Fabry's Disease



Fabry disease is caused by changes in a gene. The faulty gene is passed on by the mother.

Males with the faulty gene will have the disease. Females who have a single copy of the gene are called carriers. Most will not have any symptoms, but they can pass the gene to their children. Some women may be as affected as men.

Risk Factors

The risk of this problem is higher in people who have family members who have it.



Symptoms may start when a person is a child or young adult. Common ones are:

  • Pain and burning feeling in the hands and feet
  • Spotted, dark reddish-purple skin wounds between the belly button and the knees
  • Sweating more or less
  • Problems seeing
  • Slowed growth
  • Ringing in the ears
  • A feeling of spinning when a person is not moving

As adults, men may have:

  • Swelling in the legs and feet
  • Irregular heartbeat
  • Frequent stools, diarrhea
  • Problems breathing
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The doctor will ask about your symptoms and health history. A physical exam will be done. This is often enough to make the diagnosis.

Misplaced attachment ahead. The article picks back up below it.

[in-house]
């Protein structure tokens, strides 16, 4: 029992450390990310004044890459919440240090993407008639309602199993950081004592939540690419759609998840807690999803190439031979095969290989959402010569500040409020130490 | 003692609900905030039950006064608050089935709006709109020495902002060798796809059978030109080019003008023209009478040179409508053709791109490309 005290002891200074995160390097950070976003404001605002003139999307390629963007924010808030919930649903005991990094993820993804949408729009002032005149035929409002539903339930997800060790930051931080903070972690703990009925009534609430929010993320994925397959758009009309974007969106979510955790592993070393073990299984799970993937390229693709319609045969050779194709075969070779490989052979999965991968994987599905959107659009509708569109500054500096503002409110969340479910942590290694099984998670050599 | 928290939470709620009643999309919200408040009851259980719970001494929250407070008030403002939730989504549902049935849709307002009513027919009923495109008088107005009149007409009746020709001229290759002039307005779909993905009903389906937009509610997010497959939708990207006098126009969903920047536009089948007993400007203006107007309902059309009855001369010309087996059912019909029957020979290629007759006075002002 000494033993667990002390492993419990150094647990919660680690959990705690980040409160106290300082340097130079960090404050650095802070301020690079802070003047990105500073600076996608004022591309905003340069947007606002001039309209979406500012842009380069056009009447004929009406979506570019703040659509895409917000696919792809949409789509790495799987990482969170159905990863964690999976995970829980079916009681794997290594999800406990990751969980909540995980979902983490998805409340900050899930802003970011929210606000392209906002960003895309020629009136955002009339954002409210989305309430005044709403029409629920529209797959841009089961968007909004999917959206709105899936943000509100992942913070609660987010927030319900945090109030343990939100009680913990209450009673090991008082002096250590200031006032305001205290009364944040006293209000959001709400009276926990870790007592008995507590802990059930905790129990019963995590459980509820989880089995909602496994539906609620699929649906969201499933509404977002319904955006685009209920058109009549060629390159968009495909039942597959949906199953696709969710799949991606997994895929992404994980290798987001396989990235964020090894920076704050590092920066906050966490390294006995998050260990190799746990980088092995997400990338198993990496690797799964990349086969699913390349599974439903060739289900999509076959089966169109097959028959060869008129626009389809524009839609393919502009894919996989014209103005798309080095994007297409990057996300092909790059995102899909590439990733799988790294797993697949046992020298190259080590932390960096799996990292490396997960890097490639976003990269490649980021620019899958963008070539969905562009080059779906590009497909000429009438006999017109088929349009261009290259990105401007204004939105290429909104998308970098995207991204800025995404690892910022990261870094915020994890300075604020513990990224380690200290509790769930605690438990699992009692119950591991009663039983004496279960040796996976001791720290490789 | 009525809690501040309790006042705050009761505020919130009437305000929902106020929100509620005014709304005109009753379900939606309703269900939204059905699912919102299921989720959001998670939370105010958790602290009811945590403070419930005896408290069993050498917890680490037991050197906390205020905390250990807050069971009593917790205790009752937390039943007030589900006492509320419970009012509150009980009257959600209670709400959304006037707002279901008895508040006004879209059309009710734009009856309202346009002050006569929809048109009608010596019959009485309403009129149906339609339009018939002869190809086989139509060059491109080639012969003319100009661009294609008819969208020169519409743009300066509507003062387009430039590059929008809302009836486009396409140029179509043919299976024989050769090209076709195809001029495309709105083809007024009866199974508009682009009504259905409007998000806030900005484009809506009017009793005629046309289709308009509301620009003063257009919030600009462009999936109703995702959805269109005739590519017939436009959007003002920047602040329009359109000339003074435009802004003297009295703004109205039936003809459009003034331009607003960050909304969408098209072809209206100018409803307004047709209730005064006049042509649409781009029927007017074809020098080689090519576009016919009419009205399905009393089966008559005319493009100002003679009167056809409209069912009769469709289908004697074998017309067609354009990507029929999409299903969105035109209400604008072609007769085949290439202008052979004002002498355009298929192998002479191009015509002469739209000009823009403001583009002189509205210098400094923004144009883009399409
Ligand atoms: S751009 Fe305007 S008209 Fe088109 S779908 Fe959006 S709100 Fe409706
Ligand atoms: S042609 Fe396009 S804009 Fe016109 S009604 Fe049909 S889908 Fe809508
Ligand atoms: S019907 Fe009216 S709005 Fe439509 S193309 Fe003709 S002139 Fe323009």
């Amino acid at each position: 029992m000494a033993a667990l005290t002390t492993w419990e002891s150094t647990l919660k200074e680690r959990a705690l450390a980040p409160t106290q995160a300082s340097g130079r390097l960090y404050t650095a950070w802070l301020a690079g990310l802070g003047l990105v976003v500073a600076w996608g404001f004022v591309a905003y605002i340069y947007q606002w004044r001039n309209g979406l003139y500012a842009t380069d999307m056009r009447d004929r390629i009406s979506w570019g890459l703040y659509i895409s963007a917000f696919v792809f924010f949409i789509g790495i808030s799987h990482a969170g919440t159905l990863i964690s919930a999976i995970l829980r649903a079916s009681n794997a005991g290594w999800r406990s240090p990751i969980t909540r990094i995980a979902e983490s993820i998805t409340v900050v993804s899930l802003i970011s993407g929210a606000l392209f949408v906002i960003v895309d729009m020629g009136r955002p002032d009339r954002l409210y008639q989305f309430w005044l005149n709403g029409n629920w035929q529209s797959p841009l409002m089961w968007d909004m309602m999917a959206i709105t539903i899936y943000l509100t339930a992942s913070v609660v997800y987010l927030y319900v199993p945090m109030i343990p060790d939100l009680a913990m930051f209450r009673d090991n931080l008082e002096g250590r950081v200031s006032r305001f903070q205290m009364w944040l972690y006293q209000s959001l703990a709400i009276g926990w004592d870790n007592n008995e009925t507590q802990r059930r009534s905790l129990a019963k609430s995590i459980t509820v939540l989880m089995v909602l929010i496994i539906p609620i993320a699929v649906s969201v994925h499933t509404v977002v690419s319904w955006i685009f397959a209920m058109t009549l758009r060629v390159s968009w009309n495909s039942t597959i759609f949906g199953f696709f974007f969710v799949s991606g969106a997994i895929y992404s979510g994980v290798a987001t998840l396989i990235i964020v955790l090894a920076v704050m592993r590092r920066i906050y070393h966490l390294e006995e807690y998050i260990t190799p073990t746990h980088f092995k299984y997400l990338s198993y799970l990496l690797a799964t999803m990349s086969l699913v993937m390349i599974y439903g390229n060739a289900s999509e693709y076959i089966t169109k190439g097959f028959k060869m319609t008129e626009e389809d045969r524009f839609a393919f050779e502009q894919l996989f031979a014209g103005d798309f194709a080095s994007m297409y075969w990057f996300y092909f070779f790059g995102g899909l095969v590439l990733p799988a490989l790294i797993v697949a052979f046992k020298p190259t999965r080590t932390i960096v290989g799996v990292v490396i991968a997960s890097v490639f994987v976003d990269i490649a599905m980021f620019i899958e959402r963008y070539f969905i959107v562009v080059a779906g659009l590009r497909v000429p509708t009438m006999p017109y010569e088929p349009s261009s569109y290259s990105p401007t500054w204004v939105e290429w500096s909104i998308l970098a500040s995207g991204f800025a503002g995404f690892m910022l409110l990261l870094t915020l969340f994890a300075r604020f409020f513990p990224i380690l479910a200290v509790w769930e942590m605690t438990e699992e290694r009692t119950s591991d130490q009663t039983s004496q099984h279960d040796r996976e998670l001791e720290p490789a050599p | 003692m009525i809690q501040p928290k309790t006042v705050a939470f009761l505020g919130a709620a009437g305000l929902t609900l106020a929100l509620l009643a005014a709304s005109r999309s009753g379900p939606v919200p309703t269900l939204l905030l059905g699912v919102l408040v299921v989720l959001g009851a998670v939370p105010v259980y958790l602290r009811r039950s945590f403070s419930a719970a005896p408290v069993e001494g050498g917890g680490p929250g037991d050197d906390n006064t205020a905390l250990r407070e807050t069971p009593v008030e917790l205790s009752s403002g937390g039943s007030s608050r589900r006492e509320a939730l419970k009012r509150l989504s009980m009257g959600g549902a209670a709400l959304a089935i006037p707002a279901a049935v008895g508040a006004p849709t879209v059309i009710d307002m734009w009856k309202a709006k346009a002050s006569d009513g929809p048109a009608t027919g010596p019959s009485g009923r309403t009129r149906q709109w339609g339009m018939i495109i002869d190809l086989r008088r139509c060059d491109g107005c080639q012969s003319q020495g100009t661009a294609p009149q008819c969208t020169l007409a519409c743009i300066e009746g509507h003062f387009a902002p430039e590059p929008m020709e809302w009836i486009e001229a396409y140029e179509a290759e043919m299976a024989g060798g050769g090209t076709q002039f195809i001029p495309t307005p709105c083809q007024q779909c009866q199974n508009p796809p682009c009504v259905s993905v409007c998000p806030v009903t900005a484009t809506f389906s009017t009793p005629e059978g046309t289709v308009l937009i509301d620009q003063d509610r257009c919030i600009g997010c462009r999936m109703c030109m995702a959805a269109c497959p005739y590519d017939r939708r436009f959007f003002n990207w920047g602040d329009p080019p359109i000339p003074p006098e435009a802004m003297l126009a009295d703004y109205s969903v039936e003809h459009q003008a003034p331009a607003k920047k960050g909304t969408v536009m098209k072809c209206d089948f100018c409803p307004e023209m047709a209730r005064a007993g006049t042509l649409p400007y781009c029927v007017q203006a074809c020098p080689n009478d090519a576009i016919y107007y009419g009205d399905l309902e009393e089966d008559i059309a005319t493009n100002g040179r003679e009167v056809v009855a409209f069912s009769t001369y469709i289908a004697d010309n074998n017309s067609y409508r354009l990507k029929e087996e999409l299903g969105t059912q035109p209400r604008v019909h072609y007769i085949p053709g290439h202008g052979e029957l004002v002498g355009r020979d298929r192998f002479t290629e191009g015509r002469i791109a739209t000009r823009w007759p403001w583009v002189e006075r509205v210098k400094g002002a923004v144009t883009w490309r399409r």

Your blood may be tested. This can confirm the disease.



There is no cure. The goal is to manage symptoms.

You may be given medicine to:

  • Replace enzymes
  • Treat pain
  • Thin your blood
  • Manage heart problems

The kidneys may be harmed from blood flow problems. They may need:

  • Angiotensin-converting enzyme (ACE) inhibitors and/or an angiotensin receptor blockers (ARBs) to stabilize kidney function
  • Hemodialysis to help the kidneys filter wastes and water from the blood
  • Kidney transplantation to replace a kidney that has failed


There is no known way to prevent Fabry disease.

This content is reviewed regularly and is updated when new and relevant evidence is made available. This information is neither intended nor implied to be a substitute for professional medical advice. Always seek the advice of your physician or other qualified health provider prior to starting any new treatment or with questions regarding a medical condition.

Edits to original content made by Denver Health.